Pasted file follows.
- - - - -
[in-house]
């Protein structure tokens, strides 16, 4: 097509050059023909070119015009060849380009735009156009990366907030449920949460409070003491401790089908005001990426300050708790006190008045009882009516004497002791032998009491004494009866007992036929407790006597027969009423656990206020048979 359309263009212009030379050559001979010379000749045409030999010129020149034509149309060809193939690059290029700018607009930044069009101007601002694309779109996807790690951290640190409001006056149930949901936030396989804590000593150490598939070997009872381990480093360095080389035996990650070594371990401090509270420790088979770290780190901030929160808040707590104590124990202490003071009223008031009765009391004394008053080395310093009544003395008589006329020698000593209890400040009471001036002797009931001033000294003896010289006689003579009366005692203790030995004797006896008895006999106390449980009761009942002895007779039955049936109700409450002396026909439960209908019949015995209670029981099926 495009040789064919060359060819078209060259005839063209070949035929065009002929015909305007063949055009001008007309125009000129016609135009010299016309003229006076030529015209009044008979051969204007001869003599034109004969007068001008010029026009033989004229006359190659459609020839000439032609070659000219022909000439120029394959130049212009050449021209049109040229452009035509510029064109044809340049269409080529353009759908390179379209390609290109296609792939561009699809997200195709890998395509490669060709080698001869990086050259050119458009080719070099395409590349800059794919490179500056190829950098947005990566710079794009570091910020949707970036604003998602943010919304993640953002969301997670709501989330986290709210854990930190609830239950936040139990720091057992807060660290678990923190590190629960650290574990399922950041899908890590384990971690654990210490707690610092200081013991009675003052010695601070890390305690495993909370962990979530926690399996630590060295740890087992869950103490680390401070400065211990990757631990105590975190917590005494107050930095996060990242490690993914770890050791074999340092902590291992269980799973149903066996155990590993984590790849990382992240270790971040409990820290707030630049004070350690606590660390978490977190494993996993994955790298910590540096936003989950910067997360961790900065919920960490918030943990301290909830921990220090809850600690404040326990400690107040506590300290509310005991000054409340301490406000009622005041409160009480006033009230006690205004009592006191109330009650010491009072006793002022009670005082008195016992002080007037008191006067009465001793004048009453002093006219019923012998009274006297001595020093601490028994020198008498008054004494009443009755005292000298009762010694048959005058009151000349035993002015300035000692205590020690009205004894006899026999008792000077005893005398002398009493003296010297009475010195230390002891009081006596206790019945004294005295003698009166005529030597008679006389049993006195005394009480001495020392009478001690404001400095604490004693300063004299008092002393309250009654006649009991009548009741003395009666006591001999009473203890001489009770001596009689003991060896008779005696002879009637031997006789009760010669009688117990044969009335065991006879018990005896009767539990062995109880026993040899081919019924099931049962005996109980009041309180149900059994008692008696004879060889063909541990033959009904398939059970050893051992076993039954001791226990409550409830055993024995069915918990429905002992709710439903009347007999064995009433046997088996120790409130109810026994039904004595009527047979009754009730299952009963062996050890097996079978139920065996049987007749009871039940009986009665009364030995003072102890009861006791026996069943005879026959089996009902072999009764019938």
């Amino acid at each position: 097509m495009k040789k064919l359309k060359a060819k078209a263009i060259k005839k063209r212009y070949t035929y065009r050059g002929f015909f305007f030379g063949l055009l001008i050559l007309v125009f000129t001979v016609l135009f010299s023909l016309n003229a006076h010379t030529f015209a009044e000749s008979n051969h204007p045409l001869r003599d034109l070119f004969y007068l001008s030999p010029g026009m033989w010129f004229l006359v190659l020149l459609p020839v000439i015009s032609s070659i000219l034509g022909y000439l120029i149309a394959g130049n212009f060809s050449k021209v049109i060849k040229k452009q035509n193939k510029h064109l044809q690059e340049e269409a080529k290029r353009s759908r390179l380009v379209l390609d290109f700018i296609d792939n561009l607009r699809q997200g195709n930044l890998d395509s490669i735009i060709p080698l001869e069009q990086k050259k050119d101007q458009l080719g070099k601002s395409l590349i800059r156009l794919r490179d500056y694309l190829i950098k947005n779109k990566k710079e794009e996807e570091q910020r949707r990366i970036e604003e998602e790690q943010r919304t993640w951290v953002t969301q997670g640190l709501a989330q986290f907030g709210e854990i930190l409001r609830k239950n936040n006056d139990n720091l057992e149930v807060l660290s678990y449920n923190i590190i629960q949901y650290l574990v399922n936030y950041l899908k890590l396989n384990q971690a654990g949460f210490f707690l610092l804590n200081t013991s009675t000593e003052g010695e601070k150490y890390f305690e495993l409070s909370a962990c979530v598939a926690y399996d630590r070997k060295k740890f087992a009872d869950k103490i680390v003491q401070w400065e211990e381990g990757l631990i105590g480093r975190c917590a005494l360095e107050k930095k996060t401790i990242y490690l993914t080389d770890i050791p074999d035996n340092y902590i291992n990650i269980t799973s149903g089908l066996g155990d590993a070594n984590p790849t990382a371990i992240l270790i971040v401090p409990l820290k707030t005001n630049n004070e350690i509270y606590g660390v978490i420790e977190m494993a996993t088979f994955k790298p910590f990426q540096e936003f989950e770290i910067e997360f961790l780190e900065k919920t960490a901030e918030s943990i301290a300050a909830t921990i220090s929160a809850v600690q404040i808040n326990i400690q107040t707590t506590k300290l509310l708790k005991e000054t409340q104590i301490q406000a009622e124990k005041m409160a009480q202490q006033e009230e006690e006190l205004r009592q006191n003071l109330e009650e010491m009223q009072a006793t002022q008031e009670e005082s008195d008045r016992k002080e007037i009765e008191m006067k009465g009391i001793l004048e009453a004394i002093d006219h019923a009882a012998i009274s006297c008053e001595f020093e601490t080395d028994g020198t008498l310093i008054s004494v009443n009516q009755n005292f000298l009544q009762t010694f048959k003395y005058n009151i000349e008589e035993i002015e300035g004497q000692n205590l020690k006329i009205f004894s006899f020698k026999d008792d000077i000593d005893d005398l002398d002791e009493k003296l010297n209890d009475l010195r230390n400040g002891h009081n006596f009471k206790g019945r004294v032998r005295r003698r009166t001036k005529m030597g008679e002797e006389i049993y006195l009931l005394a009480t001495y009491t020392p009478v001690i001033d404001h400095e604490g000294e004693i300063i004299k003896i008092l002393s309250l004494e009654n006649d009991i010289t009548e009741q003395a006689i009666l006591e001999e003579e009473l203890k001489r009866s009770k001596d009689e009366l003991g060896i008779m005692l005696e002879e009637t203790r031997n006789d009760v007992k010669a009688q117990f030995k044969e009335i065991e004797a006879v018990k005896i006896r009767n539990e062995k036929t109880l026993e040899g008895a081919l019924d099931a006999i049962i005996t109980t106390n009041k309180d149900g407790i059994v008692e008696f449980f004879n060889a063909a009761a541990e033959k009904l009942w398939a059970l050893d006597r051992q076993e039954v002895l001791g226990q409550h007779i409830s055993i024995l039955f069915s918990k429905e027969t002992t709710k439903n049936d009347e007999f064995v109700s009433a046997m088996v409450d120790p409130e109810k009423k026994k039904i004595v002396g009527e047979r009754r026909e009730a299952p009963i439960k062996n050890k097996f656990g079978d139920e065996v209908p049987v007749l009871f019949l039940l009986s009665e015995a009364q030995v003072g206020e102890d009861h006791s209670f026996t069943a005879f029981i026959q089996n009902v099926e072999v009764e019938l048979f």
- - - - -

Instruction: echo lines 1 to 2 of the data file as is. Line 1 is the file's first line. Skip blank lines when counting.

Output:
[in-house]
């Protein structure tokens, strides 16, 4: 097509050059023909070119015009060849380009735009156009990366907030449920949460409070003491401790089908005001990426300050708790006190008045009882009516004497002791032998009491004494009866007992036929407790006597027969009423656990206020048979 359309263009212009030379050559001979010379000749045409030999010129020149034509149309060809193939690059290029700018607009930044069009101007601002694309779109996807790690951290640190409001006056149930949901936030396989804590000593150490598939070997009872381990480093360095080389035996990650070594371990401090509270420790088979770290780190901030929160808040707590104590124990202490003071009223008031009765009391004394008053080395310093009544003395008589006329020698000593209890400040009471001036002797009931001033000294003896010289006689003579009366005692203790030995004797006896008895006999106390449980009761009942002895007779039955049936109700409450002396026909439960209908019949015995209670029981099926 495009040789064919060359060819078209060259005839063209070949035929065009002929015909305007063949055009001008007309125009000129016609135009010299016309003229006076030529015209009044008979051969204007001869003599034109004969007068001008010029026009033989004229006359190659459609020839000439032609070659000219022909000439120029394959130049212009050449021209049109040229452009035509510029064109044809340049269409080529353009759908390179379209390609290109296609792939561009699809997200195709890998395509490669060709080698001869990086050259050119458009080719070099395409590349800059794919490179500056190829950098947005990566710079794009570091910020949707970036604003998602943010919304993640953002969301997670709501989330986290709210854990930190609830239950936040139990720091057992807060660290678990923190590190629960650290574990399922950041899908890590384990971690654990210490707690610092200081013991009675003052010695601070890390305690495993909370962990979530926690399996630590060295740890087992869950103490680390401070400065211990990757631990105590975190917590005494107050930095996060990242490690993914770890050791074999340092902590291992269980799973149903066996155990590993984590790849990382992240270790971040409990820290707030630049004070350690606590660390978490977190494993996993994955790298910590540096936003989950910067997360961790900065919920960490918030943990301290909830921990220090809850600690404040326990400690107040506590300290509310005991000054409340301490406000009622005041409160009480006033009230006690205004009592006191109330009650010491009072006793002022009670005082008195016992002080007037008191006067009465001793004048009453002093006219019923012998009274006297001595020093601490028994020198008498008054004494009443009755005292000298009762010694048959005058009151000349035993002015300035000692205590020690009205004894006899026999008792000077005893005398002398009493003296010297009475010195230390002891009081006596206790019945004294005295003698009166005529030597008679006389049993006195005394009480001495020392009478001690404001400095604490004693300063004299008092002393309250009654006649009991009548009741003395009666006591001999009473203890001489009770001596009689003991060896008779005696002879009637031997006789009760010669009688117990044969009335065991006879018990005896009767539990062995109880026993040899081919019924099931049962005996109980009041309180149900059994008692008696004879060889063909541990033959009904398939059970050893051992076993039954001791226990409550409830055993024995069915918990429905002992709710439903009347007999064995009433046997088996120790409130109810026994039904004595009527047979009754009730299952009963062996050890097996079978139920065996049987007749009871039940009986009665009364030995003072102890009861006791026996069943005879026959089996009902072999009764019938």